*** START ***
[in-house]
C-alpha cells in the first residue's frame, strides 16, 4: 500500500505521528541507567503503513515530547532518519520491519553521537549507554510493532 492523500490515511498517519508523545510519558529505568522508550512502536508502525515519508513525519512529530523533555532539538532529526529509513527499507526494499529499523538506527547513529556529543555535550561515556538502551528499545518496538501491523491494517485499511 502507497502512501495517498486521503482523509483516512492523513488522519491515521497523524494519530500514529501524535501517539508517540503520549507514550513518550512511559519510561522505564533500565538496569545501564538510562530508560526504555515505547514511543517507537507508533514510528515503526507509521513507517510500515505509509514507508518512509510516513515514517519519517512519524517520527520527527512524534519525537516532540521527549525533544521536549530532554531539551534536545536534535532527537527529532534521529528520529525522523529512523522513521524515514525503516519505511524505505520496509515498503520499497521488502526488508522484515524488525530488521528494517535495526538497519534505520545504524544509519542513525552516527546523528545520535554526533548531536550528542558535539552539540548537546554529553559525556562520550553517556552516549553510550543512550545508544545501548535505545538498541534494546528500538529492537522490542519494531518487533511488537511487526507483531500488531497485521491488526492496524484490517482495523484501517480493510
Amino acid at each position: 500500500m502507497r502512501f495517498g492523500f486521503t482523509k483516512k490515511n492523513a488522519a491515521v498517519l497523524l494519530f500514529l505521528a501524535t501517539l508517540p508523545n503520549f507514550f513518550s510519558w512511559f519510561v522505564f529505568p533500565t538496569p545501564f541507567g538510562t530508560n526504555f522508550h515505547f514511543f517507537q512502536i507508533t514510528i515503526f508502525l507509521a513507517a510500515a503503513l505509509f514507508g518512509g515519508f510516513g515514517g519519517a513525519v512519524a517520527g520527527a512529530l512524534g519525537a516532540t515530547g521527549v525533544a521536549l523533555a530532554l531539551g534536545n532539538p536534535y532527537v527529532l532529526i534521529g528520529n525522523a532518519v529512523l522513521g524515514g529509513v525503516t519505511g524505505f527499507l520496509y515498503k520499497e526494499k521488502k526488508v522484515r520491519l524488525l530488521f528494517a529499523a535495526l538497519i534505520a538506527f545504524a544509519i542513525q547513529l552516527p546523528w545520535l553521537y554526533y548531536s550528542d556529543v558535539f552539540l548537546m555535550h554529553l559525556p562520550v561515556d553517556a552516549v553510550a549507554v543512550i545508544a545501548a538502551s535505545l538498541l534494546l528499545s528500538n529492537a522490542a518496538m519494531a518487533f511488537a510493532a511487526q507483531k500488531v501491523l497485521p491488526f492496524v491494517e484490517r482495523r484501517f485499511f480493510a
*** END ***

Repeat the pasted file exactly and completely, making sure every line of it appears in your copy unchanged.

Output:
[in-house]
C-alpha cells in the first residue's frame, strides 16, 4: 500500500505521528541507567503503513515530547532518519520491519553521537549507554510493532 492523500490515511498517519508523545510519558529505568522508550512502536508502525515519508513525519512529530523533555532539538532529526529509513527499507526494499529499523538506527547513529556529543555535550561515556538502551528499545518496538501491523491494517485499511 502507497502512501495517498486521503482523509483516512492523513488522519491515521497523524494519530500514529501524535501517539508517540503520549507514550513518550512511559519510561522505564533500565538496569545501564538510562530508560526504555515505547514511543517507537507508533514510528515503526507509521513507517510500515505509509514507508518512509510516513515514517519519517512519524517520527520527527512524534519525537516532540521527549525533544521536549530532554531539551534536545536534535532527537527529532534521529528520529525522523529512523522513521524515514525503516519505511524505505520496509515498503520499497521488502526488508522484515524488525530488521528494517535495526538497519534505520545504524544509519542513525552516527546523528545520535554526533548531536550528542558535539552539540548537546554529553559525556562520550553517556552516549553510550543512550545508544545501548535505545538498541534494546528500538529492537522490542519494531518487533511488537511487526507483531500488531497485521491488526492496524484490517482495523484501517480493510
Amino acid at each position: 500500500m502507497r502512501f495517498g492523500f486521503t482523509k483516512k490515511n492523513a488522519a491515521v498517519l497523524l494519530f500514529l505521528a501524535t501517539l508517540p508523545n503520549f507514550f513518550s510519558w512511559f519510561v522505564f529505568p533500565t538496569p545501564f541507567g538510562t530508560n526504555f522508550h515505547f514511543f517507537q512502536i507508533t514510528i515503526f508502525l507509521a513507517a510500515a503503513l505509509f514507508g518512509g515519508f510516513g515514517g519519517a513525519v512519524a517520527g520527527a512529530l512524534g519525537a516532540t515530547g521527549v525533544a521536549l523533555a530532554l531539551g534536545n532539538p536534535y532527537v527529532l532529526i534521529g528520529n525522523a532518519v529512523l522513521g524515514g529509513v525503516t519505511g524505505f527499507l520496509y515498503k520499497e526494499k521488502k526488508v522484515r520491519l524488525l530488521f528494517a529499523a535495526l538497519i534505520a538506527f545504524a544509519i542513525q547513529l552516527p546523528w545520535l553521537y554526533y548531536s550528542d556529543v558535539f552539540l548537546m555535550h554529553l559525556p562520550v561515556d553517556a552516549v553510550a549507554v543512550i545508544a545501548a538502551s535505545l538498541l534494546l528499545s528500538n529492537a522490542a518496538m519494531a518487533f511488537a510493532a511487526q507483531k500488531v501491523l497485521p491488526f492496524v491494517e484490517r482495523r484501517f485499511f480493510a